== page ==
Tuesday, December 13, 2011

Using Hot Potatoes with Moodle

I’ve never used the quiz module in Moodle both because it’s hard to use, and because multiple choice isn’t something I use a lot.  As an English teacher, I usually want my students to write. 

But I still want to be able to use quiz-type activities, especially for review.   So I was delighted to see that my Moodle host, GlobalClassroom, supports Hot Potatoes, which provides matching, multiple-choice, cloze, and similar activities, with very minimal effort on my part.

Here’s how it worked for me.

First, I downloaded Hot Potatoes to my PC, available from the University of Victoria at http://hotpot.uvic.ca/ .  It will also work on Mac and Linux.

Then, using the Hot Potatoes program that is now on my desktop, I created a matching exercise to help students review what they know about homophones, with the words on the left and short definitions on the right.  Students drag the correct definition to the word and then check their work.  You choose the type of quiz and enter the questions next to the correct answers (students will see the answers scrambled).  You can use the default directions or add your own.   And you can set the number of tries as well as a time limit for each try. 

After saving the Hot Potatoes exercise on my PC, I opened Moodle, and clicked on Add an Activity and then on Hot Potatoes Quiz.  Then I uploaded the file I just created and voila, there it is. 

Today my students practiced with the new quiz in class, some several times until they got it right (or at least better).  Some asked, “Can I try this some more at home?”  which is just what I want to hear.   
I learned to use Hot Potato from the Moodle eAssessment course I took through LearnNowBC http://www.learnnowbc.ca/educators/MoodleMeets/default.aspx

Sunday, December 11, 2011

Private teacher-student conversation, the Online Text Assignment tool in Moodle

    Ever want to have a way for your students to converse with you online that allows the student privacy from their peers?  Email seems obvious, but my students don’t check their email.  Ever.  And I’ve had students “converse” with me via separate threads in a discussion forum (one thread per student).  But that’s not private (unless I want to set up each student as a separate group, which is way too much work when one has 100+ students in secondary school).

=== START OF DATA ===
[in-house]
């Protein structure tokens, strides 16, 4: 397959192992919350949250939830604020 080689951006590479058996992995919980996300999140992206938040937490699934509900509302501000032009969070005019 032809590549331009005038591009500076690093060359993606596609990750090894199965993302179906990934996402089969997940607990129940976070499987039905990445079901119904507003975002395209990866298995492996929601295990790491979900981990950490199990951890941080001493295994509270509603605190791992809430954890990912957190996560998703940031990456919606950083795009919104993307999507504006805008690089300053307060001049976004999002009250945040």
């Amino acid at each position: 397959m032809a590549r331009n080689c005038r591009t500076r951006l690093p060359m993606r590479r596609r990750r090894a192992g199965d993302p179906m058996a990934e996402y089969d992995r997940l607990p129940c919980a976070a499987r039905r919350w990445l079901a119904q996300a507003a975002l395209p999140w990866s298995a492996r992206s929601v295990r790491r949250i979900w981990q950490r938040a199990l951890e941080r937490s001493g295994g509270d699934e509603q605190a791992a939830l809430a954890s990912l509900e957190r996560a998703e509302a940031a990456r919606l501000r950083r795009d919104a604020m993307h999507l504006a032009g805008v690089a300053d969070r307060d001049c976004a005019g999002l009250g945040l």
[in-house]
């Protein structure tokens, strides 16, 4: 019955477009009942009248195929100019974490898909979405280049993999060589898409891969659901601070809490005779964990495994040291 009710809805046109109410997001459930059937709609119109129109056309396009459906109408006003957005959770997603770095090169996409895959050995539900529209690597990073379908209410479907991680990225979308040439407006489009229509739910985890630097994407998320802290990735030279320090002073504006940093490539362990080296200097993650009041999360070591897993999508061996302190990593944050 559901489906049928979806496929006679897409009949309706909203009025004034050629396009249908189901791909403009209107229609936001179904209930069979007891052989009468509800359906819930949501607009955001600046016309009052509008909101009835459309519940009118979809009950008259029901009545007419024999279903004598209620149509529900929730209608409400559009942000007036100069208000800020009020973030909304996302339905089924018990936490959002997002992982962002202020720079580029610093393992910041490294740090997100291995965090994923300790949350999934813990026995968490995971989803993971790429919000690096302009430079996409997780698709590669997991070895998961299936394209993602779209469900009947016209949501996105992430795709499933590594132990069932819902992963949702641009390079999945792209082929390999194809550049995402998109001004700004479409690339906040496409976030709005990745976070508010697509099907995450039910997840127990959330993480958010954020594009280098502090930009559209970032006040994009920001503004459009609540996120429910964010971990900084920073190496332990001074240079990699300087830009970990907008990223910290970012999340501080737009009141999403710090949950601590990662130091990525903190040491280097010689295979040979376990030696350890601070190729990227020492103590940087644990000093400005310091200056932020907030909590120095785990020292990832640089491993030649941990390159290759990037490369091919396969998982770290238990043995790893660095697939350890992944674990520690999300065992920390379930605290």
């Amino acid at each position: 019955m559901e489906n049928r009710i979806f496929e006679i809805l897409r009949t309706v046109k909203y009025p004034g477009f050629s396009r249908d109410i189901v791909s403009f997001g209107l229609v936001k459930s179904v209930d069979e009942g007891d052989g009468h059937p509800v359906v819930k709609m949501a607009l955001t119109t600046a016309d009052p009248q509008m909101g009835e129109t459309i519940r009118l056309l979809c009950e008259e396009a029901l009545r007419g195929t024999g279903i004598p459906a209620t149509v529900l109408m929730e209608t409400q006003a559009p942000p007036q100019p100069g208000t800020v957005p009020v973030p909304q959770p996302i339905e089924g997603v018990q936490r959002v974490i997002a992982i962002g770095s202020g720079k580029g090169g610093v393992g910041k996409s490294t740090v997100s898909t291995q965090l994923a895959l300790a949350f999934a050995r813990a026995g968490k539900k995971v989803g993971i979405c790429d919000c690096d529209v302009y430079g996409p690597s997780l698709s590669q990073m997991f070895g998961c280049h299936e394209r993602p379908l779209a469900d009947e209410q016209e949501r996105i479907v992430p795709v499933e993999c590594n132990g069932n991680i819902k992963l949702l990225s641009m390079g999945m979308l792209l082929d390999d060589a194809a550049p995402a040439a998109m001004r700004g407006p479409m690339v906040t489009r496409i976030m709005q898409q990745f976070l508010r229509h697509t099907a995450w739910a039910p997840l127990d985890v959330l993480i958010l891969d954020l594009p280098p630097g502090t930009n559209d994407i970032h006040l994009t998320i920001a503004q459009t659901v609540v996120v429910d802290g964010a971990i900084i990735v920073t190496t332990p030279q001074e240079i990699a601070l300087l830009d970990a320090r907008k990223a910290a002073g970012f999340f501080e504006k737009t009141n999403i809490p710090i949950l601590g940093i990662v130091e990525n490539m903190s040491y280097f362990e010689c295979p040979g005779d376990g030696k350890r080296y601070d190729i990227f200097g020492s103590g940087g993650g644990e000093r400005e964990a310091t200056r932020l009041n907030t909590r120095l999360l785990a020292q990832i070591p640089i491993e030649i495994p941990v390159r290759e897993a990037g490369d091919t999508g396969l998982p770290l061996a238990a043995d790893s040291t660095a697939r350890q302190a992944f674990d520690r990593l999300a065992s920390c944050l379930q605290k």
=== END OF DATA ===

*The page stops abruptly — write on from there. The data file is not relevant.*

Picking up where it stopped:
Happily, Moodle has the Online Text Assignment tool, which allows students to post what they’re thinking and allows me to respond.  My students find this to be very like posting to a forum, but they know that only the teacher sees what they write.  Since we’re in the midst of student-written and –directed plays, done in small groups, there is a fair amount of tension as some students take the work more seriously than others.  It’s useful to provide a private place to vent, as well as a place for students to reflect on the experience.  And I get to make suggestions (also private), or address the problem in the F2F class.   

    It isn’t quite the same “conversation” I’ve had when I had students post to separate forum threads about a research project, but it is more private, which I know students appreciate.  I get an email whenever a student posts a reflection.  This is similar to emails when a student posts to a forum – except forum posts show in the email, whereas the content of the online text assignment is not included in the email.  I like getting the emails especially for students who post early – so I can respond immediately – and for students who post late – so I can still respond.

    I'll be using this tool again. 

   I learned about the Online Text Assignment during the eAssessment in Moodle course I recently took through  LearnNowBC http://www.learnnowbc.ca/educators/MoodleMeets/default.aspx.  So happy to expand my assessment repetoire.